I'm a software engineer working in a Scrum team that is developing React apps. My department handles retirement funds, like 401Ks, and we use mainly internal-facing apps, which makes the work pretty flexible.
Are you using all of the programming languages that you learned at Nucamp?
Since you did Nucamp online, did you feel prepared to work remotely in your first job?
It was a weird shift to work remotely after always teaching in-person, but at the same time I felt comforted by the preparedness I felt after completing Nucamp’s remote bootcamp. Working online feels like a natural extension of the course, just on a different platform.
You started at Principal Financial Group in a contract position — do you recommend that other recent bootcamp grads consider contract jobs?
Contracting roles can be a great way to gain experience, build trust, and get on-going work.
How has your past career in music education helped you in your career as a software engineer?
Teaching is all about rolling with the changes, whether those changes are from administration, national standards, different students each year, or the general environment of academia. Teaching requires adaptability and the ability to work with different people all day.
Now as a software engineer, being able to work with people is crucial. There are daily challenges to working with others, like when the requirements get updated and you have to delete those thousand lines of code you just wrote or when you disagree about how something is being approached. To a certain extent, yes, knowing a specific programming skill set is important, but in my opinion, it's so much more important to be flexible, willing to learn and grow, and realize you're not going to know everything going into the role.
So far, is this the career that you expected when you applied to Nucamp?
Attending Nucamp helped me feel comfortable shifting into this career. Nucamp did a great job preparing me for what the world of programming looks like, how to communicate with others, and familiarized me with requirements and how to build into them. Even though this last year has been unexpected with the COVID-19 pandemic, to Nucamp’s credit, this career has been what I expected.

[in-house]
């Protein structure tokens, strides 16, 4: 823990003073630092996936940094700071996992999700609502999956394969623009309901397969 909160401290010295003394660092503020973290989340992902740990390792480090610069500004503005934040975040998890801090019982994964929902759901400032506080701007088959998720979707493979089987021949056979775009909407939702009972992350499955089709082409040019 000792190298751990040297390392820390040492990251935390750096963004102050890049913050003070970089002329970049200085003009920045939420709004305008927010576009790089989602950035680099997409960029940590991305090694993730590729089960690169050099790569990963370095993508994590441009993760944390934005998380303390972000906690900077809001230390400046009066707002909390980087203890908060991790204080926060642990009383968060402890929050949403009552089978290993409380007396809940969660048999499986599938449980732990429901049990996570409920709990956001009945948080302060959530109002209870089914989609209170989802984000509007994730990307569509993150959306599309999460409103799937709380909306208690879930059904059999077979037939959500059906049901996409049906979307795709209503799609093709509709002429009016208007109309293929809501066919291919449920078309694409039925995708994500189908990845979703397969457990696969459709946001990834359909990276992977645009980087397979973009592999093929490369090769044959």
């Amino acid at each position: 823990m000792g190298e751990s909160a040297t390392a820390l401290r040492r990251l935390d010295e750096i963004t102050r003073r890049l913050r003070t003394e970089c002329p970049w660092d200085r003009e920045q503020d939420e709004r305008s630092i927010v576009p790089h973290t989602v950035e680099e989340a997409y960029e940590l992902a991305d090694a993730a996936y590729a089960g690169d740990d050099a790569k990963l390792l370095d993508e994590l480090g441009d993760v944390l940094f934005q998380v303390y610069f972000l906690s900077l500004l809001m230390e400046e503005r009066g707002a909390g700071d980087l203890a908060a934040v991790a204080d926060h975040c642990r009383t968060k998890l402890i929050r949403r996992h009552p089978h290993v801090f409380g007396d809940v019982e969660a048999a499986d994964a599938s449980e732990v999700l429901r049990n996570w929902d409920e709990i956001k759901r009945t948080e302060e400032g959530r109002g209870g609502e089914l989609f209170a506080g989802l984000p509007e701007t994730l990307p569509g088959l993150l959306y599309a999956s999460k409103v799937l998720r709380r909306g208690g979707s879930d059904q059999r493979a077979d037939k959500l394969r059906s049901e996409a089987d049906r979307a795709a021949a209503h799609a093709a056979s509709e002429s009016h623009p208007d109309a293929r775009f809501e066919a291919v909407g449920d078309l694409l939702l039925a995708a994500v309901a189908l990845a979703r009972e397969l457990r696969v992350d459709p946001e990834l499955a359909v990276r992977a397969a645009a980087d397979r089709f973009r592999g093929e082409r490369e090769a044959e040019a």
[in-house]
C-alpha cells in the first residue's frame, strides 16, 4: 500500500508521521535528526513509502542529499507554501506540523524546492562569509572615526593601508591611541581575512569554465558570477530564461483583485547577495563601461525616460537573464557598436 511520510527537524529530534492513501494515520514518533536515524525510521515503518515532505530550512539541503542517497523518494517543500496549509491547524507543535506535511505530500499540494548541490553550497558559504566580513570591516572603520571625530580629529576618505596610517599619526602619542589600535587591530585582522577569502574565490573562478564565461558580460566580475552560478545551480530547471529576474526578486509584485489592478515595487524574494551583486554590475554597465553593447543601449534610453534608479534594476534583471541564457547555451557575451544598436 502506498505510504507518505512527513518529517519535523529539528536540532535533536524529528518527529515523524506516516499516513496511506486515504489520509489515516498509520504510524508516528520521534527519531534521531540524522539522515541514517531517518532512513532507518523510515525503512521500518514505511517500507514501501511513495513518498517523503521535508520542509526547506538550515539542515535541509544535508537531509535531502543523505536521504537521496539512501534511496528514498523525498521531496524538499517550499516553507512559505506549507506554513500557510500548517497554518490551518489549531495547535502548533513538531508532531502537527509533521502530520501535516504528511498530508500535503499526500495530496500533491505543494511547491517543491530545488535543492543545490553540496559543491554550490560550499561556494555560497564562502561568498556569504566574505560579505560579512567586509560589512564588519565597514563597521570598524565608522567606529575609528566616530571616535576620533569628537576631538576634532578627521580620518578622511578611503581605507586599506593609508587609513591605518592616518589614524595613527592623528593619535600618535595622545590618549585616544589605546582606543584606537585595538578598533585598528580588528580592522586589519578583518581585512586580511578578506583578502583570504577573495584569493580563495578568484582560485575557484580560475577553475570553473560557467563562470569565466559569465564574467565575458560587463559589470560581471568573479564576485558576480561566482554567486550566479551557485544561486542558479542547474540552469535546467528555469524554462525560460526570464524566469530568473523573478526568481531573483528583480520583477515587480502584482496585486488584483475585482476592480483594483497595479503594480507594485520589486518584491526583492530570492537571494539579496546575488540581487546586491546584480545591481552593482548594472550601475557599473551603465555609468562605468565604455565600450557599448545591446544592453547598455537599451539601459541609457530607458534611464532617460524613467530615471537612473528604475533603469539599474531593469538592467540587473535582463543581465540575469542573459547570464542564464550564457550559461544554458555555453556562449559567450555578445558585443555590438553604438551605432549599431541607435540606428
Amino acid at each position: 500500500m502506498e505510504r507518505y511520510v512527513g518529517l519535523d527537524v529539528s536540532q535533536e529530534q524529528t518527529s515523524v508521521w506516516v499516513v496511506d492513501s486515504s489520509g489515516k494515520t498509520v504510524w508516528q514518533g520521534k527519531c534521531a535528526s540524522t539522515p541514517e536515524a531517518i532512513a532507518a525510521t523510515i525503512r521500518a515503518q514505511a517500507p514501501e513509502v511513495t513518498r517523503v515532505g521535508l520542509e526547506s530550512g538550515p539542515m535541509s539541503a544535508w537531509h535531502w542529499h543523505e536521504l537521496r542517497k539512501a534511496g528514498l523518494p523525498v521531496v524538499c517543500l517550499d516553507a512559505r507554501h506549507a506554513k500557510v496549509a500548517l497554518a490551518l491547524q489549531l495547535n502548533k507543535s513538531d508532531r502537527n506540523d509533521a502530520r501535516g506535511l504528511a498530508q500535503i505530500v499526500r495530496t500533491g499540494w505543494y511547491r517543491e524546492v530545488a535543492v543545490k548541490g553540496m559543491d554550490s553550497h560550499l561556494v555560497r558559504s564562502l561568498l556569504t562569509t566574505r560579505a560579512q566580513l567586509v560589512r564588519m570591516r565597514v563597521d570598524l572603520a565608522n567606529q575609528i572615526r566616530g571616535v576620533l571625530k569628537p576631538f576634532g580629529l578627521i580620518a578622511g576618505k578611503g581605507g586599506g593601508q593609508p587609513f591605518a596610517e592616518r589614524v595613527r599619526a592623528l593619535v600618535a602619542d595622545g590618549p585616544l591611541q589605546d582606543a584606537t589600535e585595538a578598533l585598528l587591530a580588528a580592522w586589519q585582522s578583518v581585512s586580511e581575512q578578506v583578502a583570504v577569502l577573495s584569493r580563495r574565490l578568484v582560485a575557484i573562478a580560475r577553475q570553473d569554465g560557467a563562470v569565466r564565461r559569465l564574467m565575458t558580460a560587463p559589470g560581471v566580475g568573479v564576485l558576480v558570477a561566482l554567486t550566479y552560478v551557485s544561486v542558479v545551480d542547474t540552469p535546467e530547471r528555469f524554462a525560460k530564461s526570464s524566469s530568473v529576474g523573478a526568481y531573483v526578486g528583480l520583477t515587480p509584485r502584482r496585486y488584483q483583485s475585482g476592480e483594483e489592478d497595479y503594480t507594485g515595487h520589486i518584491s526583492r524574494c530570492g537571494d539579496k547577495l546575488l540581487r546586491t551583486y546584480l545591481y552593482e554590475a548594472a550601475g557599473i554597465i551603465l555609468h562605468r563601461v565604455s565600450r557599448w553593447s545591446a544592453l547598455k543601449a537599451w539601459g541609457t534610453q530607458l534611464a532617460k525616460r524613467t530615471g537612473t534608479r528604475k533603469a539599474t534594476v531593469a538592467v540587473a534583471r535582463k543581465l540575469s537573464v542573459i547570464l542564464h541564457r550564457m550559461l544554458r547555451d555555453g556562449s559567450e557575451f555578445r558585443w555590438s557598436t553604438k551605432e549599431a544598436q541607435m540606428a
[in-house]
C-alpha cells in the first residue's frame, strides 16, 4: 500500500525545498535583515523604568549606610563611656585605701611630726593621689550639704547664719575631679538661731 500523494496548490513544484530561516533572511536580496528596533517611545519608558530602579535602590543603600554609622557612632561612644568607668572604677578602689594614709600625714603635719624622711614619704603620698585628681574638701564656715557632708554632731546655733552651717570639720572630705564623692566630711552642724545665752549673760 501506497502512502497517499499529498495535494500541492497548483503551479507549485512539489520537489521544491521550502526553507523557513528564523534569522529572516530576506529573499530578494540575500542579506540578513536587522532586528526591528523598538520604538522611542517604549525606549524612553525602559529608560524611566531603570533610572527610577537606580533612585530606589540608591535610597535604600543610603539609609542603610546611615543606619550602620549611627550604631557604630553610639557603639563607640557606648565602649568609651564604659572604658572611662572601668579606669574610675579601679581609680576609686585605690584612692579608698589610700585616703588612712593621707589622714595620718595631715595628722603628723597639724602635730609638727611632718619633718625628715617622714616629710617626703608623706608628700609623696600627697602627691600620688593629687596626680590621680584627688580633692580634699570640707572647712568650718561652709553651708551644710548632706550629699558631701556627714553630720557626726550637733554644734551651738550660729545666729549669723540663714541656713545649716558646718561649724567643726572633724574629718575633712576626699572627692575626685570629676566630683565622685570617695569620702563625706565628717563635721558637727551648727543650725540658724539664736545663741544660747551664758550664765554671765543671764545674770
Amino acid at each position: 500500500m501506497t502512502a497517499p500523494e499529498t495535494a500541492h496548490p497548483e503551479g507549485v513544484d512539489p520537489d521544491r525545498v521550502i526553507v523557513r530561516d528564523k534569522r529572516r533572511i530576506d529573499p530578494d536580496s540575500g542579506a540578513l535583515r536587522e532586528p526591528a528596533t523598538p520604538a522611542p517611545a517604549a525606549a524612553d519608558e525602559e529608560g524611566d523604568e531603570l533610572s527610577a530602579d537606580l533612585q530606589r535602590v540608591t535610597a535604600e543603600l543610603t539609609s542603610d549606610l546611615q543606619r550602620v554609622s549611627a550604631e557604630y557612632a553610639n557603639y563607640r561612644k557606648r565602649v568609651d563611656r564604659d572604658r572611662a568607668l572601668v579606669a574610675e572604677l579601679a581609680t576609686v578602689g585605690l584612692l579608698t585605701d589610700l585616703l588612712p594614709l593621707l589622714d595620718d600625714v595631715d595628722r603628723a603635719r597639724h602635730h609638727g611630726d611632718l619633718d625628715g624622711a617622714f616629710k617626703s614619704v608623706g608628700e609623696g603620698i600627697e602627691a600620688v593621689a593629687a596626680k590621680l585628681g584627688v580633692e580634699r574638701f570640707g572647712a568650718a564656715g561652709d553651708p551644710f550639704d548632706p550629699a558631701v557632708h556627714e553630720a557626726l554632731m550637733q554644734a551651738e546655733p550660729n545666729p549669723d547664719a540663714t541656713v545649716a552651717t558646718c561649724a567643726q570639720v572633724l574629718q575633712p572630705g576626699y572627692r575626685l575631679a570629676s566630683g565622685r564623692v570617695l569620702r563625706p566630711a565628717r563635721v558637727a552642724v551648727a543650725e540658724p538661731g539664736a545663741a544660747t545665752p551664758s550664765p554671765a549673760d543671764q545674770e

What do you wish you knew before enrolling at Nucamp?
Before enrolling at any bootcamp, Nucamp included, realize that you're going to feel imposter syndrome at least once a day. It gets better over time, but it will keep happening. As new developers and engineers, we’re not expected to know everything. Even people who work in the field for ages aren't expected to know everything! A bootcamp is a great place to learn, but you have to go in with the right mindset. Be ready to learn and know that you're not going to know everything as you go in.
I made a mental shift that has really helped me as I spend more time as a programmer. When I come across something I don’t know, instead of thinking that I’m failing, I feel grateful that it’s another opportunity to learn something new.
Do you have any advice for other career changers?
Consider what you learned in your previous roles and leverage them in your new one. Just because you're not in those roles anymore doesn't mean you can't leverage the knowledge and experience you built while you were there. Your experiences are valuable and continue to be valuable. More than what makes you a good developer, think about what makes you a good employee and apply that to your new role.
For those people weighing self-teaching versus enrolling at a bootcamp — Was Nucamp worth it for you?
As someone who appreciates the assistance, support, and perspectives of others to build on my own knowledge, Nucamp was absolutely worth it for me. Going into this bootcamp inexperienced in the content, I gained so much. Nucamp taught more than languages; they taught the flexibility and collaboration needed to leverage peer support. Hearing from experts in the field, having instant access to support on Slack to answer my questions, and having this curated curriculum made it entirely worth it. When you factor in the cost effectiveness compared to the average bootcamp, that I could keep my job while I was doing it, and juggle these responsibilities with ease, Nucamp was a no brainer for me.